As Australian visitors living in Paris, we are enamoured by France and Paris. Watching the news last night we discovered that Notre Dame was on fire. Not quite believing the reports, we reluctantly decided to walk to the Pont de Sully to witness the fiery destruction of the roof and spire.
The other “spectators” were incredibly silent, speaking in low voices to each other. We heard only one person, loudly speaking on his cell phone, a tourist, who appeared to not really empathise with the city and the people of what was happening before him. We were saddened at his blasé comments and lack of sympathy for the situation.
The photographs that were taken, were taken, with a reluctance to be recording such a tragic event, however, to be part of the audience was a moving experience. One we hope to never be involved in again.
French poet Jacques Prévert wrote: I recognized happiness by the noise it made when it left. Here, at DS, we have railed countless times against postcard photography, and destinations that are so overrun with tourists that enjoying them is no longer possible.
But now that one of them is gone, I appreciate how appropriate Prevert’s words were and are. Plus, there are iconic pictures from the top of one of Notre-Dame’s towers that I always told myself I would try my hand at, but I never got around to it. Too much wait in line, there would be another day, the usual cr*p (no, it is not crop). And now the chance may be gone for my lifetime.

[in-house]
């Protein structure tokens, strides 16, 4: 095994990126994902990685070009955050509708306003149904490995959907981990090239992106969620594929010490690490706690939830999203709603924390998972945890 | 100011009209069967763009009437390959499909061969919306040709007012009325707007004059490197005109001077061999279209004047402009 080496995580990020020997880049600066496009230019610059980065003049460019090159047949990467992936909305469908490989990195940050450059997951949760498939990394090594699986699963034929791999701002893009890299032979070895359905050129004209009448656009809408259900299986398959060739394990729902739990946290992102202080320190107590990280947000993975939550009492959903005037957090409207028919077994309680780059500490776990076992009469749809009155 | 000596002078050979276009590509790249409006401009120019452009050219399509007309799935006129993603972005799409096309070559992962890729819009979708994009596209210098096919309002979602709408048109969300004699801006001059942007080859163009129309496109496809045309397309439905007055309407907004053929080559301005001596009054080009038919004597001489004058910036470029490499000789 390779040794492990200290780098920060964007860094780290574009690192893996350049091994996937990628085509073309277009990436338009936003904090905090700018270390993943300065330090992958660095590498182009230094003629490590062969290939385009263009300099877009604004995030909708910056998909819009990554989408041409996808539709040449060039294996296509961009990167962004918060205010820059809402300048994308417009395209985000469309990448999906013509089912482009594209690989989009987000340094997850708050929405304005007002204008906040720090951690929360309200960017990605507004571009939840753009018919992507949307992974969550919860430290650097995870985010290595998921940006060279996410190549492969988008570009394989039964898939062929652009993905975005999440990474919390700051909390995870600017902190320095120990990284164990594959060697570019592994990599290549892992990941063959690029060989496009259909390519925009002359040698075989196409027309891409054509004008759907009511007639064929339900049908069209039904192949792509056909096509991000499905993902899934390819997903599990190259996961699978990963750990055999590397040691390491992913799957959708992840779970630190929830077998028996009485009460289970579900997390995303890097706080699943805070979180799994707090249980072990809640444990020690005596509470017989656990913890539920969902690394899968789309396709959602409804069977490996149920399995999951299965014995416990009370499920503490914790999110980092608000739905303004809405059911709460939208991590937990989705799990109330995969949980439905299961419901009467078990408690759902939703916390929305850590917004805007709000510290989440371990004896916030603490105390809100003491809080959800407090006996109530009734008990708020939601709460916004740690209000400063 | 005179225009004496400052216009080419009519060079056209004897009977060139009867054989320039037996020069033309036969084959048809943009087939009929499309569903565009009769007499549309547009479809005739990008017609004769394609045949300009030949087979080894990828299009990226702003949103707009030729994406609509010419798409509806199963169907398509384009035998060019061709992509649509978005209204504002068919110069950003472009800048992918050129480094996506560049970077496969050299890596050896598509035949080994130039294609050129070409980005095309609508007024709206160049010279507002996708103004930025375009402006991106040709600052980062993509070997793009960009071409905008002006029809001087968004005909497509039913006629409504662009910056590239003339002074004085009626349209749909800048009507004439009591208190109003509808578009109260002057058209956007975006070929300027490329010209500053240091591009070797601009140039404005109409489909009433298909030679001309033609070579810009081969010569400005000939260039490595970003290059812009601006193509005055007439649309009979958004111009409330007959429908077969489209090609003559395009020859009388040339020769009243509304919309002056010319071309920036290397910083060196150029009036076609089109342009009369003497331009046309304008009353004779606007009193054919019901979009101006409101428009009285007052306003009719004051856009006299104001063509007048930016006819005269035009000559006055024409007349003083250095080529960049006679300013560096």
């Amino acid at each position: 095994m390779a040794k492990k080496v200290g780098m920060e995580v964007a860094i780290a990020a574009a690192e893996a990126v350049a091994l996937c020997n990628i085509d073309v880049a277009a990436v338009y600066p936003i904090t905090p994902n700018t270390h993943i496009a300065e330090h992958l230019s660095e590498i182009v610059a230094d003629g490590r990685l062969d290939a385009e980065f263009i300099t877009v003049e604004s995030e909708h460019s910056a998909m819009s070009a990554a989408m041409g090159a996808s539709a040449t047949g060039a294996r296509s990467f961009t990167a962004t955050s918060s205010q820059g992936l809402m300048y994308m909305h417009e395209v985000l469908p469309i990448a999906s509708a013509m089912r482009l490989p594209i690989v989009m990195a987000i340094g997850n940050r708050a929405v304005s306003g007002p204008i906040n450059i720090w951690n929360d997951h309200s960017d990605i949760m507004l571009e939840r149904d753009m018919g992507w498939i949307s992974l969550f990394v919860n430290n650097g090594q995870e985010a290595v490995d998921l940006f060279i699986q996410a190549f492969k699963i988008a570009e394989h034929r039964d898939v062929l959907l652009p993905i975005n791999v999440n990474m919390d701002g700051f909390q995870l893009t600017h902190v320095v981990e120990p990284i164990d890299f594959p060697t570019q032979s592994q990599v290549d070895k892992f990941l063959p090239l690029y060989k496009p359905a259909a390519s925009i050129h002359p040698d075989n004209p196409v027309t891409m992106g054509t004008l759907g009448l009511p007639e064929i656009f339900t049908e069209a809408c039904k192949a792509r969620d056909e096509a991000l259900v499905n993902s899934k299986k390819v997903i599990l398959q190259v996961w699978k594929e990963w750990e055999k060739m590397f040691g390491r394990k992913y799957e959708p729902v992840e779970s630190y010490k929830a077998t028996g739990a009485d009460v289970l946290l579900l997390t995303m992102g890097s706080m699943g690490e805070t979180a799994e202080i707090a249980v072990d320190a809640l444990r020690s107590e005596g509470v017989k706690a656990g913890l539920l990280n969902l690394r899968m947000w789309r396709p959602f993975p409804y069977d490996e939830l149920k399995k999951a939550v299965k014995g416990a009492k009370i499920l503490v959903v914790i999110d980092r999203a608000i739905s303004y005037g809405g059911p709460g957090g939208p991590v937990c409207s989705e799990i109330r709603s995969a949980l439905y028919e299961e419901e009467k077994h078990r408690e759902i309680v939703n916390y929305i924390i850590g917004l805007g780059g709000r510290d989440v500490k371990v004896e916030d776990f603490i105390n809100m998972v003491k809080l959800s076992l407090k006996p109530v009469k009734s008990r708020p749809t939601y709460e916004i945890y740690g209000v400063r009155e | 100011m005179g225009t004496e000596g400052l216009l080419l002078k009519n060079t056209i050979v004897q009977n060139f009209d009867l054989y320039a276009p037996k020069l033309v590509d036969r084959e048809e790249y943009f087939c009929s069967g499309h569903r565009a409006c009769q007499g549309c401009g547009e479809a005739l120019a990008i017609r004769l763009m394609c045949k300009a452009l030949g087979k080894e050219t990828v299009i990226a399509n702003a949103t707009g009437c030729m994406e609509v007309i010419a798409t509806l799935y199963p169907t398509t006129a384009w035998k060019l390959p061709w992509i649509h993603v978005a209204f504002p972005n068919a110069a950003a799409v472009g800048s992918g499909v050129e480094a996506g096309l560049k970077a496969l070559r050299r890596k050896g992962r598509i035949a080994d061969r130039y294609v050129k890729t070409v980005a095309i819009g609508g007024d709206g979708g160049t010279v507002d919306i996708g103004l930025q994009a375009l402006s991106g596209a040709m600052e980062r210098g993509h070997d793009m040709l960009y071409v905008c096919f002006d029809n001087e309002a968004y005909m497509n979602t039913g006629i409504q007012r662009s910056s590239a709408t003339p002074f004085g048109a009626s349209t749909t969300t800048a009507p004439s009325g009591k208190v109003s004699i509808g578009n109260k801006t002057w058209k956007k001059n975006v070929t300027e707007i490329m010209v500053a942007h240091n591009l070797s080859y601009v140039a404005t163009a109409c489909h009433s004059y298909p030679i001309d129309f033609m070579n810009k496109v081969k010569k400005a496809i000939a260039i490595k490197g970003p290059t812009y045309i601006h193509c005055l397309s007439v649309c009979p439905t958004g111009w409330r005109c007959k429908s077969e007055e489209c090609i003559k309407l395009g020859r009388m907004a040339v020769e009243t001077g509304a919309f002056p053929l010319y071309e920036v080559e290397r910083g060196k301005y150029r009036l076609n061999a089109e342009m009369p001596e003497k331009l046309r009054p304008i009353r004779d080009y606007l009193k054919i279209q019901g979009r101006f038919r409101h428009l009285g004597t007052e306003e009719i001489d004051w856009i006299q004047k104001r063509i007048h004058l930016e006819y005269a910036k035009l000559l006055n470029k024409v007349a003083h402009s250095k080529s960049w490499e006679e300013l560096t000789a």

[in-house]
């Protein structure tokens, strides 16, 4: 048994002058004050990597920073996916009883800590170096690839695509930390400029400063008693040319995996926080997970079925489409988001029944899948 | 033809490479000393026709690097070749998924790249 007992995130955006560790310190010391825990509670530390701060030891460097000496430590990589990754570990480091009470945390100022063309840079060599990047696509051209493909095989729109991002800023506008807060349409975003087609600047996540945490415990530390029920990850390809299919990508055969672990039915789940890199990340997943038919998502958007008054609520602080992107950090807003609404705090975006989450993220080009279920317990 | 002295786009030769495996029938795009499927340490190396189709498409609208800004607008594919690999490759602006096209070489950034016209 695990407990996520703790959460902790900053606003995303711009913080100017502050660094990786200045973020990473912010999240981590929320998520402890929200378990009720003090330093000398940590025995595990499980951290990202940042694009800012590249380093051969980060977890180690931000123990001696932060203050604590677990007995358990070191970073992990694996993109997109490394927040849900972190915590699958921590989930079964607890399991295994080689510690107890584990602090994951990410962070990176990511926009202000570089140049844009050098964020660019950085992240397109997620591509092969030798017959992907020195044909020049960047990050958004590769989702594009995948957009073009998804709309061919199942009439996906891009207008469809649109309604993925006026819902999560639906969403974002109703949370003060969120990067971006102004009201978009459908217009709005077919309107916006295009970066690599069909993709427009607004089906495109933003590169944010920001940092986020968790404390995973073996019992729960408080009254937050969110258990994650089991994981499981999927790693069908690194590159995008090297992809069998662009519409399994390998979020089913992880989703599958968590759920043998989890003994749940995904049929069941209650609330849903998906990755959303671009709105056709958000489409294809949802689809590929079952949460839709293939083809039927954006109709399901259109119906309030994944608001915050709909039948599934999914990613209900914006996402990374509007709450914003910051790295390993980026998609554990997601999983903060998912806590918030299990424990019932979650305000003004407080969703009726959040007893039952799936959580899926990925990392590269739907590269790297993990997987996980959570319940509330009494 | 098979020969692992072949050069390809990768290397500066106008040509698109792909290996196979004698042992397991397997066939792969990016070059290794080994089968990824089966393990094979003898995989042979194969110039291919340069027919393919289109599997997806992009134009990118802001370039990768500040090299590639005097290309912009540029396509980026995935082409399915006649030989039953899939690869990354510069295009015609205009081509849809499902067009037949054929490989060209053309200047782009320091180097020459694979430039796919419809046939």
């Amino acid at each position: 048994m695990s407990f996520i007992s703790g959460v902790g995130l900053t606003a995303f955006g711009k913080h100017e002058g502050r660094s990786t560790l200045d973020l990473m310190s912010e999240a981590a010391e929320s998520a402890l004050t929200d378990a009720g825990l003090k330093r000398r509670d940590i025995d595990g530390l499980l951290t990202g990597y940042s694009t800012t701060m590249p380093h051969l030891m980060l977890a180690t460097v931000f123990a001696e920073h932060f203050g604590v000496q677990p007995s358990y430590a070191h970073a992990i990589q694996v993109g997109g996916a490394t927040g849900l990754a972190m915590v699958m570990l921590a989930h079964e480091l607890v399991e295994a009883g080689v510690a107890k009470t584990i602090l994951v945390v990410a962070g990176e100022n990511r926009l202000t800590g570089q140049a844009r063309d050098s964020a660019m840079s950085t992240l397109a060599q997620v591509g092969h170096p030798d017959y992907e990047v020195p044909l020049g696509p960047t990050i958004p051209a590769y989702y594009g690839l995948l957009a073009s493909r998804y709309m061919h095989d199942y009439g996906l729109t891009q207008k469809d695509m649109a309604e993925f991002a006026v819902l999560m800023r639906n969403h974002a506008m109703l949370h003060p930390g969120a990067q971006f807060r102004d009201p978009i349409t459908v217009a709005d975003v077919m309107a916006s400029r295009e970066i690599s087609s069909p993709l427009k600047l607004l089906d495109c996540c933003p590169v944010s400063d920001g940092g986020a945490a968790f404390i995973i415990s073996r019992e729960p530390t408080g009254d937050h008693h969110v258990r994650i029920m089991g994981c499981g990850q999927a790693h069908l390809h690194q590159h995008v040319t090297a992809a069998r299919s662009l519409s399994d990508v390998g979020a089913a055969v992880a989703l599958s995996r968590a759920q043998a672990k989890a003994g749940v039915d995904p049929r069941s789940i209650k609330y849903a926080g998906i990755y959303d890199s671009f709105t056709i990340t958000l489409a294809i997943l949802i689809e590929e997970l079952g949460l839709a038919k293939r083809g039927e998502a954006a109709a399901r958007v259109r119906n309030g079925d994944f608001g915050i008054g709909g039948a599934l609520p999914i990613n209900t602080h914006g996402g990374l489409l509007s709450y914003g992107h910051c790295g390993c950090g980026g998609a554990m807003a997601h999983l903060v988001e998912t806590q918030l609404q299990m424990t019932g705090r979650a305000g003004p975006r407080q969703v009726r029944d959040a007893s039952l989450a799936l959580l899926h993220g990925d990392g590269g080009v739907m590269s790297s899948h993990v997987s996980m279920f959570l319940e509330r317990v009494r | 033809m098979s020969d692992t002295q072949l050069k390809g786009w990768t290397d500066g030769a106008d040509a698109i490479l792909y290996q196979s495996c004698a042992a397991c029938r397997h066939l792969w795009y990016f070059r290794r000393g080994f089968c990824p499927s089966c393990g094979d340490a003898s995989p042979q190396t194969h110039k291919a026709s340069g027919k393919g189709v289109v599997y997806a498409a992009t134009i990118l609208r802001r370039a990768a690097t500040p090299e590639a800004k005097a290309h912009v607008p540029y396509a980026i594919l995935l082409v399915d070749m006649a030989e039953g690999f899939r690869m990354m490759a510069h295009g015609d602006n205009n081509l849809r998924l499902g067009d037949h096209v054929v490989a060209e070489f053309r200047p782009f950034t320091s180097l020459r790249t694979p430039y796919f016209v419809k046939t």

It is not for nothing that this Gothic cathedral, very probably the world’s most famous, was/is called Notre-Dame. “Notre” means “ours”. Now that it has been rent and savaged by flames, we know, it belonged to all of us, parisians or not, catholics or not.
And, while the building may survive and even be restored to its former glory, countless treasures are irreparably lost. Statues, paintings, stain glass, the glorious organ by Cavaillé-Coll.
It feels like Quasimodo and Esmeralda were somehow alive as long as Notre-Dame was there to protect them. And now, they are dead for good. Fromer PM Fillon said it: Notre-Dame is in flames, and parisians are in tears. And I add, the river of our tears was not enough to put out the flames.
Maybe I should have loved Notre-Dame more while I could. I know it is important to be up to date with my “I love you”s to my loved ones. I hadn’t until today included “things”, and now I shall. Be prepared to see some photographic “I love you”s coming from me. Hey, Pascal, shouldn’t that be the next DS challenge?